And Vanessa Rice is female because Cassandra has a prolific sexual appetite, and if her new best friend was a guy, the relationship would become too much about sex, and not enough about personal connection. I wanted her to have a friend, not a lover, so Vanessa had to be female too. Though I couldn't resist spicing it up a little by making Vanessa bi-sexual...
SFRevu: You started writing the Caasandra Kresnov series before America discovered the "War on Terror," and its fear of Islam. Did that cause any changes in the story as the next two books unfolded?
Joel: No, much of the series was pretty well worked out by the time that happened. But it wouldn't have changed much if it hadn't been, I think my views on society, fanaticism, etc have been pretty well confirmed by post 9-11 events, though somewhat more focused now.
I was pretty clued up on most of that stuff before it happened anyhow. For instance, when 9-11 happened, I was already pissed that three days earlier, Afghan Northern Alliance commander Ahmed Shah Massoud had been killed by Al-Qaeda operatives posing as reporters. When I switched channels and saw the towers burning, I made the connection in about ten seconds, and figured the invasion of Afghanistan would follow. Massoud, BTW, was partial inspiration for Director Ibrahim of the CSA in Crossover. I've no idea if he was actually like Ibrahim at all, but his mystique suggested it.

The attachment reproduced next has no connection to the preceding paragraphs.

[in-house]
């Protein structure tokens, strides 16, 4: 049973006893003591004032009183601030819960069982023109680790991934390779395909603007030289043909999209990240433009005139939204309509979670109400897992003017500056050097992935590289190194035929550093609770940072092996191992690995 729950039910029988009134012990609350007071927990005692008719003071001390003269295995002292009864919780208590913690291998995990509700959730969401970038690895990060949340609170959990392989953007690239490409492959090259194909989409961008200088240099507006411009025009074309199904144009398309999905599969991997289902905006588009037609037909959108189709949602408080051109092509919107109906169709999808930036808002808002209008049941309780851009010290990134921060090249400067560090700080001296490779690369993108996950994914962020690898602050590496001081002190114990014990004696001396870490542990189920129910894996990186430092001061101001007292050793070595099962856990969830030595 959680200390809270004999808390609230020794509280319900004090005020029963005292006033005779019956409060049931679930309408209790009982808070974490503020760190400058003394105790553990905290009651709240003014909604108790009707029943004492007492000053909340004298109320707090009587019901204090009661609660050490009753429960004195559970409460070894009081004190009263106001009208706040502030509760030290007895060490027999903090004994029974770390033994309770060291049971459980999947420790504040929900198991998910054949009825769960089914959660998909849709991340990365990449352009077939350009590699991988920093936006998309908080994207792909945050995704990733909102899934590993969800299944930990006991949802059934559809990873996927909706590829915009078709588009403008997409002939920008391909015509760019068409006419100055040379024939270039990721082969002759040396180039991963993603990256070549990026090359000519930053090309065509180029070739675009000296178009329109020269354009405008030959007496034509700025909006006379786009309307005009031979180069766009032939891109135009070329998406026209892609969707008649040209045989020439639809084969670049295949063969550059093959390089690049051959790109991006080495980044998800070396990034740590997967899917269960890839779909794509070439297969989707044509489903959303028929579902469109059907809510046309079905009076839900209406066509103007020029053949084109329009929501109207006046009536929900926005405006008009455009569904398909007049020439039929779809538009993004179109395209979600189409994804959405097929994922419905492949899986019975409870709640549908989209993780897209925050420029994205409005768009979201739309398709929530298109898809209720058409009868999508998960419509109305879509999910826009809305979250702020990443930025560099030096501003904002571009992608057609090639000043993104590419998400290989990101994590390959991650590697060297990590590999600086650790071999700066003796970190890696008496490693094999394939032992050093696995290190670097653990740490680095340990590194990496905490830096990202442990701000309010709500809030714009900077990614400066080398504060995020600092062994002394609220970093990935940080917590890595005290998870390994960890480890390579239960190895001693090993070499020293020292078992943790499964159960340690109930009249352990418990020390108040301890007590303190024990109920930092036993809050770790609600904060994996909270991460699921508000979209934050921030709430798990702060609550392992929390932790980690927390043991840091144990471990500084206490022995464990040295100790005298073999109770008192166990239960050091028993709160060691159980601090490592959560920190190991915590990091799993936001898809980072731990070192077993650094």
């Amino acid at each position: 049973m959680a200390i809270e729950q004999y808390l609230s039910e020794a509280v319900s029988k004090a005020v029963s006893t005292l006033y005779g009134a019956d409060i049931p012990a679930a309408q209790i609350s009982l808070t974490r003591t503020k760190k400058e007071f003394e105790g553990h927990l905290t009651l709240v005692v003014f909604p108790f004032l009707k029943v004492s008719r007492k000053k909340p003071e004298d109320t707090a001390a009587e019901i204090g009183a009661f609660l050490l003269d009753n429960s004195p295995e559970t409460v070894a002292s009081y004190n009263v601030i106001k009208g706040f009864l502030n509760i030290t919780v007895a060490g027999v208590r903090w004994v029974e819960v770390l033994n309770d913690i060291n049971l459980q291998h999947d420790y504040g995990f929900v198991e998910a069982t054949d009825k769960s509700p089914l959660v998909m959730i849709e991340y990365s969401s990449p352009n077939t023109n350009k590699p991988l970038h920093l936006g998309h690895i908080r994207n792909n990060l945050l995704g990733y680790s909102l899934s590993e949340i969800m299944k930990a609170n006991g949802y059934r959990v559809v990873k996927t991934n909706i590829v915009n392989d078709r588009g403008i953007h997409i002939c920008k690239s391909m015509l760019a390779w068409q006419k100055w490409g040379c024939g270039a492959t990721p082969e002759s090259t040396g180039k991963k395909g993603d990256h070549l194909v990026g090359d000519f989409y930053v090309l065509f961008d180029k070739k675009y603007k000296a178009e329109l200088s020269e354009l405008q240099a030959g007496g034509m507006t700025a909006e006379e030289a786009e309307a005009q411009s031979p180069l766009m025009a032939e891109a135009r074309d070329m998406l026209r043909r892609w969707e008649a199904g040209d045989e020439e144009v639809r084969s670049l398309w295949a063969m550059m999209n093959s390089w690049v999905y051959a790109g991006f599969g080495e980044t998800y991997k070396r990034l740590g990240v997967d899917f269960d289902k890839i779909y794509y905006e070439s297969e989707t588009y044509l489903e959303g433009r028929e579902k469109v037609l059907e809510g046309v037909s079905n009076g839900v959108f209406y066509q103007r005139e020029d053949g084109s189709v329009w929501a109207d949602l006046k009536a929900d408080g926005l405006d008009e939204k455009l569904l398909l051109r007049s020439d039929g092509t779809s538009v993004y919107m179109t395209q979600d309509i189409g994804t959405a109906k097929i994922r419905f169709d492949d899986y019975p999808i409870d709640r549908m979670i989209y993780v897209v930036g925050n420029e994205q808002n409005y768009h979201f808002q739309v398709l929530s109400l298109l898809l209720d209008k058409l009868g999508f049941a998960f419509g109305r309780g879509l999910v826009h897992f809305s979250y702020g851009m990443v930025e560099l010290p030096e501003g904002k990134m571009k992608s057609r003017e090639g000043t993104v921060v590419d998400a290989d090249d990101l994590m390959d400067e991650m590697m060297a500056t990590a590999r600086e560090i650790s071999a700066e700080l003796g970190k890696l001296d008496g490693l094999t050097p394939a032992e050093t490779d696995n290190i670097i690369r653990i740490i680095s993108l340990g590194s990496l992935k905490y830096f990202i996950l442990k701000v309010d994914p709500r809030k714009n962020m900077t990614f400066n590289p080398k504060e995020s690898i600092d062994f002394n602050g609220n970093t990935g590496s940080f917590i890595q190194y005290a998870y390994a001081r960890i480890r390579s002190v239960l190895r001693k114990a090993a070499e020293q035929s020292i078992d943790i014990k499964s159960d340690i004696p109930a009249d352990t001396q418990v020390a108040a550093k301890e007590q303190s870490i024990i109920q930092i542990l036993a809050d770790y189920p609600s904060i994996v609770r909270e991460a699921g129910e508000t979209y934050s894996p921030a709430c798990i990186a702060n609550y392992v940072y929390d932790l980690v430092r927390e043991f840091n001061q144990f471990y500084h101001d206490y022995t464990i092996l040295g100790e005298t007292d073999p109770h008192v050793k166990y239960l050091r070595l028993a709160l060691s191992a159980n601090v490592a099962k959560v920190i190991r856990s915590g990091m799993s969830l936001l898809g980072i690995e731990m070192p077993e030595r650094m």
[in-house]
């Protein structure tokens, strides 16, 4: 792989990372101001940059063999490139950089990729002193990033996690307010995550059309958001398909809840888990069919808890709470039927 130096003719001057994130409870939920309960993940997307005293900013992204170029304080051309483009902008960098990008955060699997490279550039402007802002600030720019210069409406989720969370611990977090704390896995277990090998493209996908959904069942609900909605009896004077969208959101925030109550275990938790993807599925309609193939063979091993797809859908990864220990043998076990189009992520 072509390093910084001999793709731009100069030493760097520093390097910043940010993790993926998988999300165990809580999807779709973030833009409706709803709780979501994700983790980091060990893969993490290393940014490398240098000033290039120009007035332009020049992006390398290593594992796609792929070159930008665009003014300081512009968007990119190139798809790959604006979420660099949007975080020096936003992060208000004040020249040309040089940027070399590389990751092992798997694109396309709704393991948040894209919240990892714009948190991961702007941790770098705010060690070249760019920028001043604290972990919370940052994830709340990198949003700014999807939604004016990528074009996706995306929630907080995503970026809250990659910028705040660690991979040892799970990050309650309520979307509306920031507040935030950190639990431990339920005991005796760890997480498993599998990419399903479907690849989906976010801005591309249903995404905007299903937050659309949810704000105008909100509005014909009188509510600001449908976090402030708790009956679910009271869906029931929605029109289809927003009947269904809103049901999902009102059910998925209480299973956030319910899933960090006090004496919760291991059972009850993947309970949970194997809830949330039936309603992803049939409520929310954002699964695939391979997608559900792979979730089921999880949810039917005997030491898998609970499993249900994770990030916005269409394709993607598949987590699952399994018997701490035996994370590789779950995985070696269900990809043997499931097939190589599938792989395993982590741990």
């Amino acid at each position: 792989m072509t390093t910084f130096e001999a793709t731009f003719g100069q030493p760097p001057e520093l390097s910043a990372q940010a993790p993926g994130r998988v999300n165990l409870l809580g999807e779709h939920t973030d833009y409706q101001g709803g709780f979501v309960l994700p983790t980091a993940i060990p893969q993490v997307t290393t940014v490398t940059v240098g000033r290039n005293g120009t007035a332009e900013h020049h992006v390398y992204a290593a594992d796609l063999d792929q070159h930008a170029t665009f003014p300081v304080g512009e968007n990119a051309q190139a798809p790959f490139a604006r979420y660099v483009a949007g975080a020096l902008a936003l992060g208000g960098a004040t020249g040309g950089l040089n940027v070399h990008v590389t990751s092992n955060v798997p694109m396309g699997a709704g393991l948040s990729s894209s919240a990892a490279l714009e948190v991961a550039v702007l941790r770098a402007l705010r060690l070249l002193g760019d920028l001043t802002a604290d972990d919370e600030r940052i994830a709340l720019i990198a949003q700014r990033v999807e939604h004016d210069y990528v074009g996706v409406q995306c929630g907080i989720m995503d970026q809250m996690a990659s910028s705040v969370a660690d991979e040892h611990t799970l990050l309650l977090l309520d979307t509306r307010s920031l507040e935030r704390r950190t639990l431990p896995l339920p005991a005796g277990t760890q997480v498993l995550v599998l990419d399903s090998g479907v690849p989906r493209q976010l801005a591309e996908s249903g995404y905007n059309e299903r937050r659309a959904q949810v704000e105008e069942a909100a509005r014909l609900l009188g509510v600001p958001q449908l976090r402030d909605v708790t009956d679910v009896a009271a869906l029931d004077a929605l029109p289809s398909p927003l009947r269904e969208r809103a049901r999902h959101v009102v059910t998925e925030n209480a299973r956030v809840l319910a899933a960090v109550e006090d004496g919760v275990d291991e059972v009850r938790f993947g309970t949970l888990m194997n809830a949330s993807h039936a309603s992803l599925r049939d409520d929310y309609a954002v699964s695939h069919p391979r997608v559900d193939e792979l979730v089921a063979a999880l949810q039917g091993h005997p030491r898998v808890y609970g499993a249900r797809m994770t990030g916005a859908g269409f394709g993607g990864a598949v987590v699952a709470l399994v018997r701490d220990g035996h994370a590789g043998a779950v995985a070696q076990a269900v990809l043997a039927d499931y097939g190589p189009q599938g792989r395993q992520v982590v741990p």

SFRevu: What's the publishing history of the series? Have all three books (Crossover, Breakaway, and Killswitch) already been published in Austrailia? How did you find Pyr to do the US/UK editions, and how was working with Lou Anders?
Joel: All three books have been out in Australia for a while. I was put onto Lou by my agent at the time, Joshua Bilmes. Working with Lou's been great, he has the most tremendous enthusiasm for books and ideas as creative entities, not merely as products for cash return.
SFRevu: Tell us a bit about the new series you're working on. Why did you switch to fantasy? When will they come out?
Joel: I like fantasy for what it can sometimes be, but get pretty tired of the recycled Tolkien tropes that were wonderful in Tolkien, but become repetitive after the thousandth reinvention. I thought fantasy had the potential to do something very different, and decided I'd like to write a fantasy that did that.
My series involves a race of people, the serrin, who are quite different from humans as individuals and in collective society. This has massive implications for the various human civilisations surrounding them. The main character is Sasha, a princess in one of those human civilisations, who has been raised away from her royal family by a man from a movement inspired by serrin teachings. She finds herself caught in the middle, between the forces conspiring to destroy the serrin, and those who regard them as a beacon of hope for the world. It's about the capacity of human society to accept change, and about the reasons why large groups of people will fight to the death to prevent something good from occurring.